Into the Woods

Like a cot­tage from a fairy tale, this enchanted log cabin is nes­tled deep within the for­est, al­low­ing its own­ers to find their hap­pily ever af­ter.

Log Home Living - - 2018 ANNUAL BUYER'S GUIDE - story by Emily O’Brien pho­tog­ra­phy by Great Is­land Pho­tog­ra­phy

Like a cot­tage from a fairy tale, this enchanted log cabin is nes­tled deep within the for­est, al­low­ing its own­ers to find their hap­pily ever af­ter.

When high Julieup in and the Dave moun­tains­first pur­chasedin cen­tral 250 Ver­mont,acres of their land, ini­tial thick in­tent with wasn’t forestry,to build two homes. How­ever, af­ter con­struct­ing a large pri­mary res­i­dence with their builder, David Hill, from David An­der­son Hill, Inc., they re­al­ized they weren’t fully uti­liz­ing their sur­round­ings due to the rugged ter­rain. “One day, the kids wanted to make a trail — with ma­chetes — and only made it about 30 feet,” laughs Julie.

The cou­ple en­listed their ma­son, Knight Ide, for help. Knight hap­pened to har­bor a pas­sion for trail build­ing and de­signed six miles of multi-use trails for the prop­erty, ideal for ski­ing, moun­tain bik­ing and hik­ing. At the farthest point of one of the trails, he no­ticed the per­fect spot for a cabin — a get­away from the get­away. He men­tioned it to Dave, and what started off as a vi­sion for an off-the-grid stone hut with sleep­ing bags and bat­tery-op­er­ated LED lanterns, quickly turned into some­thing much more so­phis­ti­cated, but it still beat with the same rus­tic heart.

It worked out that David Hill was al­ready a rep for Real Log Homes, which im­me­di­ately piqued the cou­ple’s in­ter­est. “Real Log Homes’ houses are es­sen­tially Lin­coln Logs for adults,” says Julie. David adds, “They liked the idea that it ar­rived pre-cut, so their kids could help stack the logs up.”

“The plan was de­signed around a cen­tral hearth that serves as the cabin’s main heat source. Low main­te­nance was a pri­mary con­sid­er­a­tion, so the choice of a log build­ing would ac­com­mo­date that re­quire­ment,” says Jim Dri­esch, Real Log Homes’ direc­tor of de­sign.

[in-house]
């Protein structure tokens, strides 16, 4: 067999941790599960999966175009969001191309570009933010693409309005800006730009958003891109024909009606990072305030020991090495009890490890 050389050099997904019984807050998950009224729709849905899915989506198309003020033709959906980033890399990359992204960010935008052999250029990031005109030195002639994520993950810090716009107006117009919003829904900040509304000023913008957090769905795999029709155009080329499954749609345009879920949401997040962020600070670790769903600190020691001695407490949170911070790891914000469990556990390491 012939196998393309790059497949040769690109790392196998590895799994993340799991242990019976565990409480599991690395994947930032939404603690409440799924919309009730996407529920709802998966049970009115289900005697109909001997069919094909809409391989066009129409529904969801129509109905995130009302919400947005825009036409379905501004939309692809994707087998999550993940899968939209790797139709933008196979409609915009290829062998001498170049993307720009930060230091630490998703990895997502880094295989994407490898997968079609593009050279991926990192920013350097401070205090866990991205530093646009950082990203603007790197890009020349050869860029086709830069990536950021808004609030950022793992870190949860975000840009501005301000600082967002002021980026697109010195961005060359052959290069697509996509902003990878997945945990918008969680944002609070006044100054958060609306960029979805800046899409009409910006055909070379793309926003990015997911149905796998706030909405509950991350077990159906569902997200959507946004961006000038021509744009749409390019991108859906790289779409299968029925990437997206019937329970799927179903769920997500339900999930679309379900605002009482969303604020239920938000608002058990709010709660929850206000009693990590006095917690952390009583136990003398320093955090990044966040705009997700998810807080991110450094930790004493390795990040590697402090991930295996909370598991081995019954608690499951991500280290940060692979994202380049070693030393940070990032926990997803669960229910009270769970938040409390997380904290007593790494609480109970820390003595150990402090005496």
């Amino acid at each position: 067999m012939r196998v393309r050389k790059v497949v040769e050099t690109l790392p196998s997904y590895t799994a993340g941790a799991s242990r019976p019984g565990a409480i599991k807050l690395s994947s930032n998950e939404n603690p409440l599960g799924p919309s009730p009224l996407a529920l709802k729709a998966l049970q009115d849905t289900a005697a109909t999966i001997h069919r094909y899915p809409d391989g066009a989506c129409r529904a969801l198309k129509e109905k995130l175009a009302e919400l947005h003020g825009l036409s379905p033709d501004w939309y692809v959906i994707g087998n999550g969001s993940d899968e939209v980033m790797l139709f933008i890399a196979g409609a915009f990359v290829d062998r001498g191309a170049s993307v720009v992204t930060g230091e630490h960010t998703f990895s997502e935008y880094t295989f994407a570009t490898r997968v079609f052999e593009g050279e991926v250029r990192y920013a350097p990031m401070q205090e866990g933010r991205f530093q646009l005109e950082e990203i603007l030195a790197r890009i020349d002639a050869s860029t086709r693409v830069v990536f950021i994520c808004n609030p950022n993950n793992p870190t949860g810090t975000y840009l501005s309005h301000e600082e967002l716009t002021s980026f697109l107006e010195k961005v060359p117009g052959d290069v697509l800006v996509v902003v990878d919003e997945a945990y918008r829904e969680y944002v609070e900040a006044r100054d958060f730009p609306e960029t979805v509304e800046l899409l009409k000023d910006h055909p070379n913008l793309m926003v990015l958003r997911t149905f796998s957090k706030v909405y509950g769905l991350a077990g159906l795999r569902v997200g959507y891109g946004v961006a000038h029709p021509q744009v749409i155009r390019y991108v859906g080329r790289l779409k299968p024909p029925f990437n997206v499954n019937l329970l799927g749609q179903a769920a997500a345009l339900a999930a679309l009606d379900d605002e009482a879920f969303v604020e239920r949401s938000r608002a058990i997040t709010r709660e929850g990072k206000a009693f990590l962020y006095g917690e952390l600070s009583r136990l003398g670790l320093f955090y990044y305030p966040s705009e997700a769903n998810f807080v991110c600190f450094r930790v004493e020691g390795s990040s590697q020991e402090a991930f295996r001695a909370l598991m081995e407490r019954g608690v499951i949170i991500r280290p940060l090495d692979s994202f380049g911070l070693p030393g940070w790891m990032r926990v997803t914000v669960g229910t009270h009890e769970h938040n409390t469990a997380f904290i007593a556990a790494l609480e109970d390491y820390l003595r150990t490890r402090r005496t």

With an in­ac­ces­si­ble and highly el­e­vated lo­ca­tion, a hand­ful of is­sues came along with the pro­ject, but thanks to David’s in­ge­nu­ity, these ob­sta­cles were quickly turned into as­sets. For in­stance, to counter its re­mote­ness, the cabin uses so­lar en­ergy and has propane and sep­tic tanks. “Most of the time, the so­lar car­ries the load,” ex­plains David. A back-up gen­er­a­tor kicks in when the sun isn’t shin­ing or when the power us­age ex­ceeds what’s in the bat­ter­ies. LED light­ing and en­ergy-ef­fi­cient ap­pli­ances help keep power us­age low.

“Be­ing out in the boonies like that makes build­ing chal­leng­ing. It def­i­nitely slows you down,” David adds. “A hy­draulic well-drilling truck, as well as other large equip­ment nor-

mally used in con­struc­tion, couldn’t make it up the hill. We used ATVs in the win­ter to work.”

With lo­gis­tic chal­lenges solved and the nuts-and-bolts of con­struc­tion com­pleted, it was time to turn to the fun stuff: The cot­tage’s in­te­rior de­tails. Fea­tures like the wrought-iron rail­ings, wall sconces and even roots that jut out of the wall are a nod to the cabin’s play­ful, enchanted for­est theme. “At first, we looked at cut outs of pine trees for the rail­ings, but it felt too Arts & Crafts-y,” says Julie. Dave had the idea of in­cor­po­rat­ing his love of lit­er­a­ture into the de­sign. “We have scenes from Shake­speare; The Hob­bit; The Lion, the Witch and the Wardrobe; Harry Pot­ter; Bambi; Snow White and oth­ers. Some­how it just all works,” beams Julie.

The cabin took less than 12 months to build and was just fin­ished last year. Even so, they’ve al­ready had ma­jor groups up for overnight vis­its — one as big as 18 kids at a time. “This past win­ter we had fun. Three, some­times four, cou­ples would all snow­shoe up with back­packs filled with bread, salami, wine and cheese, and we’d do a late lunch up at the cabin with the wood stove blar­ing,” says Julie. “This fairy tale cot­tage isn’t just for kids; it’s a real blast for us grown ups, too.”

The great room, with a peak of 21 feet, shows off the 11-inch-high logs with dove­tail cor­ners. The pine log walls are left nat­u­ral and have a pine trim sealed with a matte polyurethane.

The three-bed­room, one-bath cabin is sit­u­ated at the end of a mul­tiuse trail on 250 acres of land and acts as “a get­away from the get­away” — a des­ti­na­tion for hik­ing and ski­ing. It’s off-the-grid, uti­liz­ing so­lar en­ergy for power, and has an ex­tremely...

1 2 3 RIGHT: The cabin has cedar shin­gles in the gables, eastern white pine logs, fir and cedar trim and a stand­ing-seam metal roof.

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